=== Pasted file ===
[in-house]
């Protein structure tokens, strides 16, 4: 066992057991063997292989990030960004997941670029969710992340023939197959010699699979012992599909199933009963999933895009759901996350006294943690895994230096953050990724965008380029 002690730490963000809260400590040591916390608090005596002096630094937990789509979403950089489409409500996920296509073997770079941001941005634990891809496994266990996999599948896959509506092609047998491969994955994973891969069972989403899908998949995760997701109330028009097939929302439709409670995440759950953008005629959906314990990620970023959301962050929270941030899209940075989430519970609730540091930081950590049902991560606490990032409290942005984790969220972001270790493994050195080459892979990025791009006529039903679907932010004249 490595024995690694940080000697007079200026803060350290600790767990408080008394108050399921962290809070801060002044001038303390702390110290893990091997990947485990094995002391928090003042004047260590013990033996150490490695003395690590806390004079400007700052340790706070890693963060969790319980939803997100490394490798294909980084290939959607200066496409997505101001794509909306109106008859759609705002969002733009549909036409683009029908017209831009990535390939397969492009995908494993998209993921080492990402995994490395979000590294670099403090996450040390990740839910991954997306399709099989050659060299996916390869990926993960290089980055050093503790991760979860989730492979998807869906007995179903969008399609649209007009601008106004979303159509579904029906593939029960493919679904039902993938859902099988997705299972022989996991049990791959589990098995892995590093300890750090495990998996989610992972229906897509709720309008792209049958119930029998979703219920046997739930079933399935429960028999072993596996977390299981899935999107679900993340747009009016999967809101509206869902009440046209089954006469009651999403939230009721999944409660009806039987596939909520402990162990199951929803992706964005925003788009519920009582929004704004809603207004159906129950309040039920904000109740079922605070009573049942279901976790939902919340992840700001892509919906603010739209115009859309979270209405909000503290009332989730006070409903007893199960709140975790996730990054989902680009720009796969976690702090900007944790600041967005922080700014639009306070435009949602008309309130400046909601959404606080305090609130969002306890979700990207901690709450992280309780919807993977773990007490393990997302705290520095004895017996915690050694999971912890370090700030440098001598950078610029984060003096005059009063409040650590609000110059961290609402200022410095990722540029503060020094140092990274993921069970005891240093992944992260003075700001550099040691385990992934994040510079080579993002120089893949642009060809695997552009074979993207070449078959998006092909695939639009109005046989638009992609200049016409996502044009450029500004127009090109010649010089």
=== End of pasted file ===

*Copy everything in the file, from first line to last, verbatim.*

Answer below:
[in-house]
């Protein structure tokens, strides 16, 4: 066992057991063997292989990030960004997941670029969710992340023939197959010699699979012992599909199933009963999933895009759901996350006294943690895994230096953050990724965008380029 002690730490963000809260400590040591916390608090005596002096630094937990789509979403950089489409409500996920296509073997770079941001941005634990891809496994266990996999599948896959509506092609047998491969994955994973891969069972989403899908998949995760997701109330028009097939929302439709409670995440759950953008005629959906314990990620970023959301962050929270941030899209940075989430519970609730540091930081950590049902991560606490990032409290942005984790969220972001270790493994050195080459892979990025791009006529039903679907932010004249 490595024995690694940080000697007079200026803060350290600790767990408080008394108050399921962290809070801060002044001038303390702390110290893990091997990947485990094995002391928090003042004047260590013990033996150490490695003395690590806390004079400007700052340790706070890693963060969790319980939803997100490394490798294909980084290939959607200066496409997505101001794509909306109106008859759609705002969002733009549909036409683009029908017209831009990535390939397969492009995908494993998209993921080492990402995994490395979000590294670099403090996450040390990740839910991954997306399709099989050659060299996916390869990926993960290089980055050093503790991760979860989730492979998807869906007995179903969008399609649209007009601008106004979303159509579904029906593939029960493919679904039902993938859902099988997705299972022989996991049990791959589990098995892995590093300890750090495990998996989610992972229906897509709720309008792209049958119930029998979703219920046997739930079933399935429960028999072993596996977390299981899935999107679900993340747009009016999967809101509206869902009440046209089954006469009651999403939230009721999944409660009806039987596939909520402990162990199951929803992706964005925003788009519920009582929004704004809603207004159906129950309040039920904000109740079922605070009573049942279901976790939902919340992840700001892509919906603010739209115009859309979270209405909000503290009332989730006070409903007893199960709140975790996730990054989902680009720009796969976690702090900007944790600041967005922080700014639009306070435009949602008309309130400046909601959404606080305090609130969002306890979700990207901690709450992280309780919807993977773990007490393990997302705290520095004895017996915690050694999971912890370090700030440098001598950078610029984060003096005059009063409040650590609000110059961290609402200022410095990722540029503060020094140092990274993921069970005891240093992944992260003075700001550099040691385990992934994040510079080579993002120089893949642009060809695997552009074979993207070449078959998006092909695939639009109005046989638009992609200049016409996502044009450029500004127009090109010649010089």